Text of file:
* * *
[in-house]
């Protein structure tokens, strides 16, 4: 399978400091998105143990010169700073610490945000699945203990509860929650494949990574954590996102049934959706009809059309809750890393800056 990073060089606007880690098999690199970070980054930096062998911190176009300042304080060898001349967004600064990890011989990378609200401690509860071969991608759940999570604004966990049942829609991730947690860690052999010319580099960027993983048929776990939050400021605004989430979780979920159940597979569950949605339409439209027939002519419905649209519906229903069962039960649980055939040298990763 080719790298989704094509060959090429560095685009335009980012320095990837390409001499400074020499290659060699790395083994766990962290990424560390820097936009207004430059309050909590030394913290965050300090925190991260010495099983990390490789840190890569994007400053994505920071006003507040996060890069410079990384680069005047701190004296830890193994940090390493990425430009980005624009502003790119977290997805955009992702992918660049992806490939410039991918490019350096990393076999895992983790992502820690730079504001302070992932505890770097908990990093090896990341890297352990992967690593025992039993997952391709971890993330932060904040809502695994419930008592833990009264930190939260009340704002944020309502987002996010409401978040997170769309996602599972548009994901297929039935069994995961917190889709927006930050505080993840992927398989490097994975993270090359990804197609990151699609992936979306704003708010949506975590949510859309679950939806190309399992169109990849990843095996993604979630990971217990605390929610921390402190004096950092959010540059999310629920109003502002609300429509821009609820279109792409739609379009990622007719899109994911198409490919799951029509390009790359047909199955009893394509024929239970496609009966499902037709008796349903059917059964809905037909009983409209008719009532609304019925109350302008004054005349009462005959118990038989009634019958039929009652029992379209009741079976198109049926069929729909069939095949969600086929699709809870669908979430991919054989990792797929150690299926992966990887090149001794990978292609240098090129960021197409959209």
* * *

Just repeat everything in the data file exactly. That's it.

[in-house]
């Protein structure tokens, strides 16, 4: 399978400091998105143990010169700073610490945000699945203990509860929650494949990574954590996102049934959706009809059309809750890393800056 990073060089606007880690098999690199970070980054930096062998911190176009300042304080060898001349967004600064990890011989990378609200401690509860071969991608759940999570604004966990049942829609991730947690860690052999010319580099960027993983048929776990939050400021605004989430979780979920159940597979569950949605339409439209027939002519419905649209519906229903069962039960649980055939040298990763 080719790298989704094509060959090429560095685009335009980012320095990837390409001499400074020499290659060699790395083994766990962290990424560390820097936009207004430059309050909590030394913290965050300090925190991260010495099983990390490789840190890569994007400053994505920071006003507040996060890069410079990384680069005047701190004296830890193994940090390493990425430009980005624009502003790119977290997805955009992702992918660049992806490939410039991918490019350096990393076999895992983790992502820690730079504001302070992932505890770097908990990093090896990341890297352990992967690593025992039993997952391709971890993330932060904040809502695994419930008592833990009264930190939260009340704002944020309502987002996010409401978040997170769309996602599972548009994901297929039935069994995961917190889709927006930050505080993840992927398989490097994975993270090359990804197609990151699609992936979306704003708010949506975590949510859309679950939806190309399992169109990849990843095996993604979630990971217990605390929610921390402190004096950092959010540059999310629920109003502002609300429509821009609820279109792409739609379009990622007719899109994911198409490919799951029509390009790359047909199955009893394509024929239970496609009966499902037709008796349903059917059964809905037909009983409209008719009532609304019925109350302008004054005349009462005959118990038989009634019958039929009652029992379209009741079976198109049926069929729909069939095949969600086929699709809870669908979430991919054989990792797929150690299926992966990887090149001794990978292609240098090129960021197409959209």